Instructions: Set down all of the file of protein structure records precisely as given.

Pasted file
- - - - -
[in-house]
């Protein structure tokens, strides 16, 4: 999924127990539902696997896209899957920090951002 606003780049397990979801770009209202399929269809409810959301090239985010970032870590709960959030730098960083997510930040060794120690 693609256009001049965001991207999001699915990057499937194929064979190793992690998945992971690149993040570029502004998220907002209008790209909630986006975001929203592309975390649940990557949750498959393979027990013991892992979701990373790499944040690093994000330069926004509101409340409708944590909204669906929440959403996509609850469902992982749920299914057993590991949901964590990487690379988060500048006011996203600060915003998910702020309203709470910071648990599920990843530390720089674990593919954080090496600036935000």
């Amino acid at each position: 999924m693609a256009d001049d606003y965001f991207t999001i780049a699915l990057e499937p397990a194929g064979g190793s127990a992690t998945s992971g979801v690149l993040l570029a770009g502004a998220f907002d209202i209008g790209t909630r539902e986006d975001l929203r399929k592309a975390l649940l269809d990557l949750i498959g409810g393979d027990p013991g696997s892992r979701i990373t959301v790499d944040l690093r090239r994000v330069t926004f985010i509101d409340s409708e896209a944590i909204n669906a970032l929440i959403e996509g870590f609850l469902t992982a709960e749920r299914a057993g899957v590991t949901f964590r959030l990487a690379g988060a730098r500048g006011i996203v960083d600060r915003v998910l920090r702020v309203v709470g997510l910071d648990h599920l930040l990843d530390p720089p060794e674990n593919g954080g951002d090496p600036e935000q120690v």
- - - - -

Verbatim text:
[in-house]
């Protein structure tokens, strides 16, 4: 999924127990539902696997896209899957920090951002 606003780049397990979801770009209202399929269809409810959301090239985010970032870590709960959030730098960083997510930040060794120690 693609256009001049965001991207999001699915990057499937194929064979190793992690998945992971690149993040570029502004998220907002209008790209909630986006975001929203592309975390649940990557949750498959393979027990013991892992979701990373790499944040690093994000330069926004509101409340409708944590909204669906929440959403996509609850469902992982749920299914057993590991949901964590990487690379988060500048006011996203600060915003998910702020309203709470910071648990599920990843530390720089674990593919954080090496600036935000």
């Amino acid at each position: 999924m693609a256009d001049d606003y965001f991207t999001i780049a699915l990057e499937p397990a194929g064979g190793s127990a992690t998945s992971g979801v690149l993040l570029a770009g502004a998220f907002d209202i209008g790209t909630r539902e986006d975001l929203r399929k592309a975390l649940l269809d990557l949750i498959g409810g393979d027990p013991g696997s892992r979701i990373t959301v790499d944040l690093r090239r994000v330069t926004f985010i509101d409340s409708e896209a944590i909204n669906a970032l929440i959403e996509g870590f609850l469902t992982a709960e749920r299914a057993g899957v590991t949901f964590r959030l990487a690379g988060a730098r500048g006011i996203v960083d600060r915003v998910l920090r702020v309203v709470g997510l910071d648990h599920l930040l990843d530390p720089p060794e674990n593919g954080g951002d090496p600036e935000q120690v």